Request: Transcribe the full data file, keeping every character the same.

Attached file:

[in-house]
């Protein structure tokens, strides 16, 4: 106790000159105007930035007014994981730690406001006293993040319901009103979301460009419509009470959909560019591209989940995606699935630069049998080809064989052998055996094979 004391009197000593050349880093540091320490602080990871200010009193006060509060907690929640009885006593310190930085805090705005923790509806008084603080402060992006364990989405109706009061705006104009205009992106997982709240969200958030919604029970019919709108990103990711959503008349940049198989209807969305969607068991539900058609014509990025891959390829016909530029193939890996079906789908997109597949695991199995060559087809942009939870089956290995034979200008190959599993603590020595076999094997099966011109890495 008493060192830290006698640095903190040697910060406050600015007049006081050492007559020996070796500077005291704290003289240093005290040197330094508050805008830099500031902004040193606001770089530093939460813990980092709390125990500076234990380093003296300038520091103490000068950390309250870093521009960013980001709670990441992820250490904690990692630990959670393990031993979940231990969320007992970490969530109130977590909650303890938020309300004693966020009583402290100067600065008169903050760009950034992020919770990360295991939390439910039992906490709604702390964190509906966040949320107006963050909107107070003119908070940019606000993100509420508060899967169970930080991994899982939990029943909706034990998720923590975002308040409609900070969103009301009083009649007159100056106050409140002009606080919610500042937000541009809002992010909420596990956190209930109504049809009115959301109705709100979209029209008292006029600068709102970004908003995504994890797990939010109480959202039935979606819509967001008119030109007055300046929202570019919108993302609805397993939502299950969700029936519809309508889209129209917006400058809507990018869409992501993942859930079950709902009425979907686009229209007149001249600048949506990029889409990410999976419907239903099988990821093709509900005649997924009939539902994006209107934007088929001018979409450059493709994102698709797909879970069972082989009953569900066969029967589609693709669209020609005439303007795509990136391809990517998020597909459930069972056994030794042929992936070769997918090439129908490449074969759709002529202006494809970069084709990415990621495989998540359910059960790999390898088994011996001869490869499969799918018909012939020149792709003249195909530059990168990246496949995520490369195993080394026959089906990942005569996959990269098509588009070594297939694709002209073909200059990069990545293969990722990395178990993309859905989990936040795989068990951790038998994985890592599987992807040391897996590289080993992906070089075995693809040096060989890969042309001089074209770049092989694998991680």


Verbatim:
[in-house]
């Protein structure tokens, strides 16, 4: 106790000159105007930035007014994981730690406001006293993040319901009103979301460009419509009470959909560019591209989940995606699935630069049998080809064989052998055996094979 004391009197000593050349880093540091320490602080990871200010009193006060509060907690929640009885006593310190930085805090705005923790509806008084603080402060992006364990989405109706009061705006104009205009992106997982709240969200958030919604029970019919709108990103990711959503008349940049198989209807969305969607068991539900058609014509990025891959390829016909530029193939890996079906789908997109597949695991199995060559087809942009939870089956290995034979200008190959599993603590020595076999094997099966011109890495 008493060192830290006698640095903190040697910060406050600015007049006081050492007559020996070796500077005291704290003289240093005290040197330094508050805008830099500031902004040193606001770089530093939460813990980092709390125990500076234990380093003296300038520091103490000068950390309250870093521009960013980001709670990441992820250490904690990692630990959670393990031993979940231990969320007992970490969530109130977590909650303890938020309300004693966020009583402290100067600065008169903050760009950034992020919770990360295991939390439910039992906490709604702390964190509906966040949320107006963050909107107070003119908070940019606000993100509420508060899967169970930080991994899982939990029943909706034990998720923590975002308040409609900070969103009301009083009649007159100056106050409140002009606080919610500042937000541009809002992010909420596990956190209930109504049809009115959301109705709100979209029209008292006029600068709102970004908003995504994890797990939010109480959202039935979606819509967001008119030109007055300046929202570019919108993302609805397993939502299950969700029936519809309508889209129209917006400058809507990018869409992501993942859930079950709902009425979907686009229209007149001249600048949506990029889409990410999976419907239903099988990821093709509900005649997924009939539902994006209107934007088929001018979409450059493709994102698709797909879970069972082989009953569900066969029967589609693709669209020609005439303007795509990136391809990517998020597909459930069972056994030794042929992936070769997918090439129908490449074969759709002529202006494809970069084709990415990621495989998540359910059960790999390898088994011996001869490869499969799918018909012939020149792709003249195909530059990168990246496949995520490369195993080394026959089906990942005569996959990269098509588009070594297939694709002209073909200059990069990545293969990722990395178990993309859905989990936040795989068990951790038998994985890592599987992807040391897996590289080993992906070089075995693809040096060989890969042309001089074209770049092989694998991680």